When you now hold up the question ‘what do we want’ next to Maslow’s levels of needs and ask it again at each level, it seems to become much simpler to answer (although I’m not sure on which level some of my aforementioned wants fit). And especially when writing a story and figuring out the motivation and needs of your characters. But we need to take it a bit further, because don’t we all want everything on every level? When we rephrase the question, we can simplify it even more and ask it in this way:
What is our main character or protagonist lacking at level 1, 2, 3, 4, 5? Or threatened to lose at any of these levels?
If the character is lacking something at for instance level 1, the story will likely be revolving around that. If his safety is being threatened, being on level 2, we probably see a story focused on that. And so on and so forth. And chances are, many stories we see revolve around several of these levels, but not many will focus on needs from all these levels. At least not in a movie I can think of, perhaps in a long running series, where you usually have a bigger time span and more issues to capture. Could you even categorise stories into each level then, what they are mainly about? Which brings me back to the subject of theme! Unbelievable. Now that I am thinking about theme with Maslow’s pyramid in my mind, it is much clearer and much less complicated somehow. Because I now understand at what level a certain theme is and which of the needs are not a problem, perhaps even more important if you want to simplify a story.
I wonder now also if there is a connection between the needs on certain levels portrayed in a story and people liking these stories, relating to them, based on their own needs and wants, what they are lacking. On the top of my head I’m thinking that a lot of stories are focusing on levels 2 and 3, safety needs and love & belonging. Am I right? But we all also love stories, perhaps even more, of people focusing on reaching their potential, on becoming who they desire to be. We all know how difficult that can be. Do we then like those more than all the other stories, because it is so high up in the pyramid and feels like the utopia of getting what we want? This sounds like something to be studied on another occasion, but it’s interesting though.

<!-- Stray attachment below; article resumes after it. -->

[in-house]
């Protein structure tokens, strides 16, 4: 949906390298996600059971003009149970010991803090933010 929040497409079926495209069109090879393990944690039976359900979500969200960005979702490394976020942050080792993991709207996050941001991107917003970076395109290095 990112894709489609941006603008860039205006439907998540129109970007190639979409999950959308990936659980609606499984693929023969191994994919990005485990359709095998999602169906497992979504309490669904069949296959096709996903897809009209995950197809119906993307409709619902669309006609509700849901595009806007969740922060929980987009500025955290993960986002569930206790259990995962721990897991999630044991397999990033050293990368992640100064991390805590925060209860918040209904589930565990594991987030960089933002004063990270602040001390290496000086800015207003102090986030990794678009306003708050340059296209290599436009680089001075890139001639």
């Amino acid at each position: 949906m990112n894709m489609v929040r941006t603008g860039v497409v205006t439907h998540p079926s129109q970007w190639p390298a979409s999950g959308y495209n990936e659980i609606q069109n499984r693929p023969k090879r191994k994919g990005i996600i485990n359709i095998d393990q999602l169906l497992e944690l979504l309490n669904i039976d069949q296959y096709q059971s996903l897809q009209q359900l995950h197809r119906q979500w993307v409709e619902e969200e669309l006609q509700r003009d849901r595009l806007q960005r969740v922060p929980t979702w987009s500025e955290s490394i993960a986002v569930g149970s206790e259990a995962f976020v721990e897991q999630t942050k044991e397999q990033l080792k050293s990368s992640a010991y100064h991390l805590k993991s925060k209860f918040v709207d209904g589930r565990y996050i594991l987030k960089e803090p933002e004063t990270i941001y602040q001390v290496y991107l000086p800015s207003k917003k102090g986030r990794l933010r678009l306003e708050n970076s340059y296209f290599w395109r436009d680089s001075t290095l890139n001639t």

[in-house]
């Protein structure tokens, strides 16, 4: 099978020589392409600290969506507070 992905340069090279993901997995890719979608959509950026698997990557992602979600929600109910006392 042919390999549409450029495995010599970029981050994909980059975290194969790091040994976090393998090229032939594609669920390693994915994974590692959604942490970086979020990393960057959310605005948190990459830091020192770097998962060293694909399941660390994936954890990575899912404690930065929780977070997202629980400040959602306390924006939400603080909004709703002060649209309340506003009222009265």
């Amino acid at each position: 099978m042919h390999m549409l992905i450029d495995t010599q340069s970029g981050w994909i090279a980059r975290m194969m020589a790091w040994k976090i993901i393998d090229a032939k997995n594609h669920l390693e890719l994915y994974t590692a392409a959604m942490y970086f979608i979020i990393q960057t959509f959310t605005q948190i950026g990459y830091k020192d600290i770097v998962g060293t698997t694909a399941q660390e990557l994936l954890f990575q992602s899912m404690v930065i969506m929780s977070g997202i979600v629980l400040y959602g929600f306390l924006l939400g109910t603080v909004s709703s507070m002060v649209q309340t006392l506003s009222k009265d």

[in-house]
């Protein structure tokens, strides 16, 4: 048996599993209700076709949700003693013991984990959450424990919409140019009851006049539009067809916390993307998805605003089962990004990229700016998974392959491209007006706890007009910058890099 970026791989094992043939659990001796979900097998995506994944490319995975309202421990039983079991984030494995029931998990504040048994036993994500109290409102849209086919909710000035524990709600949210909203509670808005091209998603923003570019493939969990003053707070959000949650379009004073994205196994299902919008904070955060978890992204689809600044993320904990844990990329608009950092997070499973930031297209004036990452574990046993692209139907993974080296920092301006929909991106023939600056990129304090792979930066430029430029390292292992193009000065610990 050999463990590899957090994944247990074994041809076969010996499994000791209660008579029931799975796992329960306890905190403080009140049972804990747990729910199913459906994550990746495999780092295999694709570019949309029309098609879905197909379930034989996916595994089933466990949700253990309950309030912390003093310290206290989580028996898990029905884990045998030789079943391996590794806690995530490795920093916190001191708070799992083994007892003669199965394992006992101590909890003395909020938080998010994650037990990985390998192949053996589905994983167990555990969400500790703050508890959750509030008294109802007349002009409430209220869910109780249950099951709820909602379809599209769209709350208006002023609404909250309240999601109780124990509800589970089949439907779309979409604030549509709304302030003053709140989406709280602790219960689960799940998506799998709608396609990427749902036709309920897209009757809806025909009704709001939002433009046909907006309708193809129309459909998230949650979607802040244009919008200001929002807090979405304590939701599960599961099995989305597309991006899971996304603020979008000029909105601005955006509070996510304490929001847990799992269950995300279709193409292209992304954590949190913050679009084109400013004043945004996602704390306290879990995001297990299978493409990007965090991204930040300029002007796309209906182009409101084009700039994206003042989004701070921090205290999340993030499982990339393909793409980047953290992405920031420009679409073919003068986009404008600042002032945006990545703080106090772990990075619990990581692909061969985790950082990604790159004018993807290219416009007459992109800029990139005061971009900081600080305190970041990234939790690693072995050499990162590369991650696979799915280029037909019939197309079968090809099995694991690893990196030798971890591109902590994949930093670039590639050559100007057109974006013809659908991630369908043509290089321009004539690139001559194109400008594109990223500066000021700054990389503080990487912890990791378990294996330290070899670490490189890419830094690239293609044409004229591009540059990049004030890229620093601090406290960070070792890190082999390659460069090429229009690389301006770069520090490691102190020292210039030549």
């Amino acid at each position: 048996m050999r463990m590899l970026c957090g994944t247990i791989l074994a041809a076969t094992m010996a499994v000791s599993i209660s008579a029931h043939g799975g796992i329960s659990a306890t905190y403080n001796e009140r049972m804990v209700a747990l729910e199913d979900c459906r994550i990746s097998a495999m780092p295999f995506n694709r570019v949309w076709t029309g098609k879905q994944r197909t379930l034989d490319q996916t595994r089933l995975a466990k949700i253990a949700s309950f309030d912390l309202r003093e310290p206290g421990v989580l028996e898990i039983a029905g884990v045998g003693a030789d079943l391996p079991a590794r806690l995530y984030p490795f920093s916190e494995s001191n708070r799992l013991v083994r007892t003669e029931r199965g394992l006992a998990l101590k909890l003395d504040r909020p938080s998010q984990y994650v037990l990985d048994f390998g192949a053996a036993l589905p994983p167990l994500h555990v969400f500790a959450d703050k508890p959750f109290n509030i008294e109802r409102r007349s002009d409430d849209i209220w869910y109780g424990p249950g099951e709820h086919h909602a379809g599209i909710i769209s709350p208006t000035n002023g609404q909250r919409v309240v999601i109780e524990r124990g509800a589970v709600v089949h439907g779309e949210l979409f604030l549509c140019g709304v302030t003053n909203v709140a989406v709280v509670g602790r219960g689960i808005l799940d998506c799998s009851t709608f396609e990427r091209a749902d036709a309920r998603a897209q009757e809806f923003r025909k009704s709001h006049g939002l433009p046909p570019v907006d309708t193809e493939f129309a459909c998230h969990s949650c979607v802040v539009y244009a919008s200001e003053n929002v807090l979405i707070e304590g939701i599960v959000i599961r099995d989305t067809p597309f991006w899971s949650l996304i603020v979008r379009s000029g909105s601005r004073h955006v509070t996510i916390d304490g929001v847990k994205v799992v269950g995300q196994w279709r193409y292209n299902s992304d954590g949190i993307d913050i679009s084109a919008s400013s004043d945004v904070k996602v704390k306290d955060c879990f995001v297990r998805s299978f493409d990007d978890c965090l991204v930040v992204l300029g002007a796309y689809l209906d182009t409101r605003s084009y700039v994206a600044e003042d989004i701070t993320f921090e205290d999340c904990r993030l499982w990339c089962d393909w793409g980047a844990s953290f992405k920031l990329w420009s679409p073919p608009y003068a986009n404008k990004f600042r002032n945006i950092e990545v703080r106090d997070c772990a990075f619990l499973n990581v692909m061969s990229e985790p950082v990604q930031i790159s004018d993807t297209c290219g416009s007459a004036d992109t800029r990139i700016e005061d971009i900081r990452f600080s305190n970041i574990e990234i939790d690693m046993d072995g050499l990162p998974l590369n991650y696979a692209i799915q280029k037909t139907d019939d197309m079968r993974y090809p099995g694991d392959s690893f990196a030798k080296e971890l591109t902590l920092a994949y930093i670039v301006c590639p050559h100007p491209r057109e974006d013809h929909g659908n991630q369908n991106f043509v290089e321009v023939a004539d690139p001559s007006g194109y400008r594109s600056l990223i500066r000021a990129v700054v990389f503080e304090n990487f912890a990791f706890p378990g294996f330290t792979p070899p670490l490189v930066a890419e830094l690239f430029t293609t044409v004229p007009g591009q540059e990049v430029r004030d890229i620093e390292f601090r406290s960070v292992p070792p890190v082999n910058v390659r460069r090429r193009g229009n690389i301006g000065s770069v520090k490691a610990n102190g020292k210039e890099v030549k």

So, back to my story. Can I put my story in Maslow’s pyramid? On what levels is my protagonist lacking something? What are his needs? Does he have enough food on the table, clothing, shelter? Is he safe? Does he have enough finances? Is his health threatened? Is he loved? Does he love? Does he have friends? Does he have a good relationship with his family? Is he accepted? What about his self-esteem and self-respect? Is he confident? Is his main focus on his status, recognition? Is he focusing on who he desires to be, to reach his full potential? I don’t know about you, but all of a sudden, by asking these kinds of questions about the protagonist, relating to Maslow’s hierarchy of needs, the story, any story, is becoming much clearer and with that much simpler. Especially also what it’s not about. Wow.
I’m sure I’m not the first person that is thinking about this, that is connecting Maslow’s theory of human motivation to the art of storytelling, screenwriting, making movies, but at this moment I’m too tired to research more about that connection online. And it doesn’t matter really. I know I am making this discovery for myself, well, I should say making the connection for myself, brought on by having learned about psychology in the past and more about storytelling and writing in more recent times and talking about motivation with a friend this week, and whadda ya know: my brain is connecting them all. What an amazing piece of machinery. And bringing me closer yet again to telling the story, any story, in a better way. Wasn’t expecting this kind of great progress after last week. Happy with it needless to say.